Back then, one of your daily goals was to make her laugh so hard that tea would come out her nose. This was not a rare occurrence. It would happen near the end of dinner time in the dining hall, when you and her and your other friends would postpone the return to the library by drinking endless cups of coffee and tea.

Come to think of it, this tea-out-the-nose-thing is still one of your goals.

Back then you liked to go to parties or out dancing, her in the lavender shirt and you in the red shirt that in your memory you both wore every weekend. You’d wait until the cover charge at the Alibi was half-price and then in you’d go. That tiny dance floor, that long wooden bar, the pool tables downstairs, the bathrooms that everyone tried to avoid. That bar is still your favorite bar in the entire world, despite the fact that it exists now only in memory.

You typed papers to make money in college and she was a checker at the dining hall. This meant that she sat on a high stool at the entrance while students filed in, each reciting their i.d. number, which she then checked off a long list of student i.d. numbers.

Hers was a powerful position, a position of social engagement and deep intrigue, because everyone had to file past her on the way to the cafeteria line. Those were the days of myriad crushes, for both of you, and many was the time that you stood in line directly behind one of hers, trying with all your might to catch her eye, because you knew she would start to laugh, and then she would not be able to stop laughing, and then either the secret would be out or the tea would come out the nose, or, if you were really lucky, both.

Years passed, and you both left the mountains and moved to that city by the sea, where for those first few years you lived on the cobblestone street by the river and she lived three cobblestone blocks up the hill, just down the street from Primo’s Deli.

In the late afternoon she would come down to your tiny one-room apartment before her waitress shift at the chi-chi restaurant down the  block. She would be wearing her green chi-chi restaurant waitress apron, the one with the big pockets to hold a corkscrew and tips, and she would sit down in your one chair, the one you sat in to type out your stories on the typewriter balanced on the apple crates.

She would sit, and you would stand, and the two of you would talk as you French-braided her hair. Sometimes you would braid it in a single braid down the back of her head, sometimes two braids that you tied with ribbons. Once in a while you would braid a single braid that wrapped around her head; that was your favorite. It was the most challenging, the most unusual.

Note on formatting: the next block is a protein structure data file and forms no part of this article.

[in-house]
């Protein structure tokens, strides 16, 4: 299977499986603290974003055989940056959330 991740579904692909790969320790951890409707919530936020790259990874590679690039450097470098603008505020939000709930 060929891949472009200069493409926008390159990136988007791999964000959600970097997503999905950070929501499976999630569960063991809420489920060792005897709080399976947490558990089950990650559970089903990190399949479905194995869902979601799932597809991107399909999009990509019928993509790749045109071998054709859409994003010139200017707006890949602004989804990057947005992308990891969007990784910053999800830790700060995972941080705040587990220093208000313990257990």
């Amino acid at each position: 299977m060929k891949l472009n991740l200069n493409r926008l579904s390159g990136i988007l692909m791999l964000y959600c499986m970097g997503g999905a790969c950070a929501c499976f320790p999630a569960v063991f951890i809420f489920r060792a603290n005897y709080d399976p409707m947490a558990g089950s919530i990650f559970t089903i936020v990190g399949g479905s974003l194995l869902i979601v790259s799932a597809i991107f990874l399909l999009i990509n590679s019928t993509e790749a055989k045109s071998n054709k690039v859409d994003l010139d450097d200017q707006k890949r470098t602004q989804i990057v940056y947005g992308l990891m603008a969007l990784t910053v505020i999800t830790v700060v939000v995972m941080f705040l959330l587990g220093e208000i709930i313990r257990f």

Off she would go for her shift, and late that night, when the restaurant closed, back she would come and tap on your window (you lived on the ground floor) to see if you were still awake. If you were she would come in and you would sit on the floor together. She would empty the big pockets of the green apron and you would count her tips together and talk about the customers, the tables, the other waiters and waitresses.

You might light a Duraflame log in the tiny fireplace that somehow, magically, was built into the tiny room, and you might talk late into the night.

You remember the party in that city by the sea where she met her future husband. It was late, very late, and there had been much music and much dancing and many drinks and much merrymaking, and he wrote her phone number on his palm with ballpoint pen and then kept his wits about him enough, once he made his drunken way home, not to wash it off.

That was it, for her and for him, and a couple of years later she was sitting on a chair in a distant bedroom, a long white dress spread carefully around her, and you were standing in back of her, slightly bent, your hands in motion, French-braiding her silky hair.

You don’t know, when you’re 18 years old, what life will hold. You don’t know that there will be more times than you imagine, back then, when you feel as if you can barely hang on. Those times have come for the both of you, as they do for everyone.

Unlike your best friend, you did used to keep secrets. One in particular. All the years of college in the mountains, those mountains that turned to flame every fall, and for years before you went to college, you were keeping a secret that was literally eating you up from the inside out. And yet it felt, back then, as if your very survival depended on keeping this secret.

You hated yourself for what you were doing, but even though you vowed every day to stop, you couldn’t. This is why you look at the trembling fingers and the dark eyes and the jiggling legs of certain people you know, some of your students, people you pass on the street, and you can feel their self-hatred, their desperation, and you look them in the eye and send them silent strength.

You kept your secret from everyone: your family, your friends, your boyfriend, and even her, your best friend. You never told it to anyone. It took two years after college –long, hard years of silent, solitary, daily, baby-step work, of sitting on the floor of your tiny room on that cobblestone street, the sun shining in the window, talking to yourself– to climb your way out of that wilderness of your own making.